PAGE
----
When AFM is used in ambient conditions, a liquid meniscus layer develops between the tip and the sample. This interferes with the ability to measure short-range forces between the tip and the sample in contact mode. This problem was solved by the development of dynamic contact mode, or AC mode for short, which allows the tip to move quickly between the surface and the sample when measuring contact forces. This mode has become the most popular AFM method for ambient conditions and in liquids.
Scanning Probe Microscopy is a technique that allows researchers to map a conductive sample's surface atom by atom with ultra-high resolution, without the use of electron beams or light. This technique has been around for nearly forty years and has shown insights into matter at the atomic level, while revealing a wealth of information on the structure of materials that is not accessible to optical or electron microscopy techniques.
To start, the STM tip is connected to a voltage supply and brought close enough to the sample that it produces a measurable tunneling current between the tip and the surface (see below). When the separation between tip and sample is small enough, this current is amplified and converted into an electronic output signal of order one volt. This makes it possible to record the tunneling current over time as the tip is scanned over the surface.
The STM's most important advantage is its ability to produce high-resolution images. This is achieved through its extreme separation sensitivity and the fact that it uses piezoelectric materials to control the height of the probe above the surface.
Another key aspect of STM is the fact that it can map both topography and electronic properties at very detailed levels. It is a very versatile tool for this purpose and has been used for a range of applications across the sciences.
For example, it has been used to reveal the morphology of crystals such as boron nitride and copper oxide, and to characterize the structure of biological surfaces like plant leaves in a saline solution. STM has also been used to observe the formation of atomic-scale quantum corrals on metals such as copper and cobalt, where wave-like features emerge due to the confinement of electrons.
Depending on the application, there are different scan modes that can be used in STM. A common mode is called constant current and involves a feedback loop that allows the tip to maintain a consistent height while the tunneling current is recorded over time. This type of imaging mode can often be used to detect striped features in the raster image, because of the way the feedback can oscillate.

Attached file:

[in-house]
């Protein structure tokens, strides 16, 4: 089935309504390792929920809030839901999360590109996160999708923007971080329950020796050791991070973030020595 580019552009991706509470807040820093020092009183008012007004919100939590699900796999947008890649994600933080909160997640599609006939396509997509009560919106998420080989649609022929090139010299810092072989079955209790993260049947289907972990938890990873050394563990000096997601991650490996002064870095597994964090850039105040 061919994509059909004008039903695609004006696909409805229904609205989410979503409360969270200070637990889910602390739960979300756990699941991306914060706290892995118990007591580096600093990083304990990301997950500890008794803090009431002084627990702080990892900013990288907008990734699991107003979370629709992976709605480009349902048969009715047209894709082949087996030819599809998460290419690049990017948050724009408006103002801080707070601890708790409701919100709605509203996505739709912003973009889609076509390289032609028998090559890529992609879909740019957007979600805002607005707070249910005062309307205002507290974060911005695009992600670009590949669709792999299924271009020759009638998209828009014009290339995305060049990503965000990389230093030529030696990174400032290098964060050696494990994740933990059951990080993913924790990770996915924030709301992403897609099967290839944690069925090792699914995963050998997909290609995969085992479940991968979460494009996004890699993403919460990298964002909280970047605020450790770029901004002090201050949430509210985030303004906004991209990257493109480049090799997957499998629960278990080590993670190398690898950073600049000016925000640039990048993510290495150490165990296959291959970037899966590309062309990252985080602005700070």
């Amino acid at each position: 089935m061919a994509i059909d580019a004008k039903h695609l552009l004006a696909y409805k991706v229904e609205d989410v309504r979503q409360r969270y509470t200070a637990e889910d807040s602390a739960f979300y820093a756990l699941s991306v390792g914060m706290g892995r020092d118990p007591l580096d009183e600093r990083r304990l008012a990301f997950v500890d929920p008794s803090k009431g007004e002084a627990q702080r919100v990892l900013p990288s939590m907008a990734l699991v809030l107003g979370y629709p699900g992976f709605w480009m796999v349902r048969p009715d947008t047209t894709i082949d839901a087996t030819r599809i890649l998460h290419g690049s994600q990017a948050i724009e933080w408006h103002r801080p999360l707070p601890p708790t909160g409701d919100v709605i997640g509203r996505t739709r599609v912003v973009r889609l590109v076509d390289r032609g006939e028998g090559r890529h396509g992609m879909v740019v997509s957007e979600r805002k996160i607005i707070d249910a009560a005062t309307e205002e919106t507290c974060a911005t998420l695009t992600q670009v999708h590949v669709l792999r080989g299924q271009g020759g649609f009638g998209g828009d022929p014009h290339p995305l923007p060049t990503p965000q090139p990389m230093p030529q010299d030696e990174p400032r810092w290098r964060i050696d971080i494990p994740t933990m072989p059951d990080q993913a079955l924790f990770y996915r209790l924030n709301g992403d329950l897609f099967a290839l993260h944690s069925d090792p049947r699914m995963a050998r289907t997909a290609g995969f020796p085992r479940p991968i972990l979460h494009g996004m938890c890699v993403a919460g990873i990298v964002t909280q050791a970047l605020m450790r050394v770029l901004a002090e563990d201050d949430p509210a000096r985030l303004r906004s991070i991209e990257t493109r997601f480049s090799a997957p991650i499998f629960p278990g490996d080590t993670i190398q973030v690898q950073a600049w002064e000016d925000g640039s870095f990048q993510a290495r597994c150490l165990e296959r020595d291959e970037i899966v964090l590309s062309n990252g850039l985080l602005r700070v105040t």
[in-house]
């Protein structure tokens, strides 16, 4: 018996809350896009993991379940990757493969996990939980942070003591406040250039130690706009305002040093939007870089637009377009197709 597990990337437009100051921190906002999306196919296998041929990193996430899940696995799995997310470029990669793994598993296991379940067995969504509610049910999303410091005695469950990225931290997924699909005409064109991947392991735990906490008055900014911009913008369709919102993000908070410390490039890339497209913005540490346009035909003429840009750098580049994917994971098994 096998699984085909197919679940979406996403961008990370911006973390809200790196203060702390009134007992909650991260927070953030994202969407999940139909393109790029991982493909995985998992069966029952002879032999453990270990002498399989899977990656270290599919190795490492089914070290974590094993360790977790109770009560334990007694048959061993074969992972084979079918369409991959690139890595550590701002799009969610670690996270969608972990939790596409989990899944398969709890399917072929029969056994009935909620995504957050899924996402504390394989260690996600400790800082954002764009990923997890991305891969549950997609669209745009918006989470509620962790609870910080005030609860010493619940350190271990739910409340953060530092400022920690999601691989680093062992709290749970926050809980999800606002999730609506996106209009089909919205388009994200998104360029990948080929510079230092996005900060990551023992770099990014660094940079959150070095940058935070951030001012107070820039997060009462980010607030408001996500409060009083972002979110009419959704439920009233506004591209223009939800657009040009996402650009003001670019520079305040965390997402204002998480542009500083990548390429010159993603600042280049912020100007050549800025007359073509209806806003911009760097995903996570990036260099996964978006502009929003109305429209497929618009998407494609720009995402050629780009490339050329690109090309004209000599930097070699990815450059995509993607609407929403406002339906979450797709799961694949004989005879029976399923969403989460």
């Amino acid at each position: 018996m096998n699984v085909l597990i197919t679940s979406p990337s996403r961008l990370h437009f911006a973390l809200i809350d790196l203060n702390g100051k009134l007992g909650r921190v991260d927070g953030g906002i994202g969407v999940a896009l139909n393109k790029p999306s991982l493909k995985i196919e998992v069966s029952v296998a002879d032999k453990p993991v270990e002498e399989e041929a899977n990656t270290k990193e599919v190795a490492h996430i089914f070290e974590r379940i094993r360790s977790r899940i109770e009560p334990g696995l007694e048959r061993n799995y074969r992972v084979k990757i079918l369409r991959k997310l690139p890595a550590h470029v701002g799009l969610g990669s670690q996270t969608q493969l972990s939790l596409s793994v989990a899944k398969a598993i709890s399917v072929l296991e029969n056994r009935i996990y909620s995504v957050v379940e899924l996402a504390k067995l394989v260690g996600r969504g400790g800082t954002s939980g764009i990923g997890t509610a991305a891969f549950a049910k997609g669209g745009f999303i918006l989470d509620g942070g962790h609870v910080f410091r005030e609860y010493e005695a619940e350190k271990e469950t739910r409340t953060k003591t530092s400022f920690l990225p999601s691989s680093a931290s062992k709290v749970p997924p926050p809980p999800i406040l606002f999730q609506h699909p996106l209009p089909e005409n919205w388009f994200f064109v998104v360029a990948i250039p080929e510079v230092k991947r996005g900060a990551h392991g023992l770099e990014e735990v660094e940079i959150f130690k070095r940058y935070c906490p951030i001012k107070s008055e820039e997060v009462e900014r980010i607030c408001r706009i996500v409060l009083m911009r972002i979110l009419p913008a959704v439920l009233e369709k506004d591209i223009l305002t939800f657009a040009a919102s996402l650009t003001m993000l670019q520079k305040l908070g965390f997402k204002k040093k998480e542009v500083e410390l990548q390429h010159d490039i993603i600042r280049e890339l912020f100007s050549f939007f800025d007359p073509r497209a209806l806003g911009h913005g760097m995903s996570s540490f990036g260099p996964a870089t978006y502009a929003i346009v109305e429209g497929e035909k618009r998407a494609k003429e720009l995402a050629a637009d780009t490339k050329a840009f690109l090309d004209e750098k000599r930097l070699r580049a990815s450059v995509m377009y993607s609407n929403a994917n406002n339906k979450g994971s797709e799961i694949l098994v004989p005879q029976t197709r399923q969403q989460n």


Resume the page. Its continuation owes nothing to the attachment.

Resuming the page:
A scanning probe microscope (also called a SNOM) is a type of microscopy that involves moving the probe tip along a sample. It does this by sensing the distance between the probe tip and the surface of the sample. This information is then used to create an image of the sample.
Several types of SPM equipment are available, including atomic force microscopy (AFM), scanning tunneling microscopy (STM), and others. Each type of equipment has a specific set of features and capabilities, so the right equipment for your project will depend on what you’re trying to do.
The main components of a scanning probe microscope are a tunable cantilever tip and photodiodes. The cantilever tip can be adjusted to different angles, depending on the desired imaging resolution. This makes it possible to study surfaces that are difficult or impossible to access with an AFM or STM.
Scanning probe microscopy has been developed for studying a variety of materials, including metals, semiconductors, ceramics, polymers, and composites. It is useful for determining the chemical composition and structure of material, measuring its density and surface area, and comparing its properties to those of other materials.
SPM is particularly suitable for obtaining detailed images of small objects, and it is commonly used to obtain atomic-scale details in thin films. It is also an excellent tool for examining nanoscale patterns, such as DNA structures.
One of the most important aspects of SPM is its high resolution. This is due to the fact that the probe can be moved within several nanometers of the surface of the sample. In addition, the probe can also be moved with a high speed. This allows for fast and precise measurements.
Another advantage of SPM is that it can be used to examine a variety of samples, even ones that are buried in solid or liquid. In contrast, other types of microscopy require the use of a sample that can be held in place.
AFM and STM imaging techniques can be performed with a wide range of materials, but the most common probes are made from a glass fiber that has been fabricated using the heating and pulling method or by forming it with a fluorescence imaging beam milling (FIB). The resulting aperture is then coated with 200-nm thick aluminum. This helps to confine the light, preventing it from escaping through pinholes in the coating.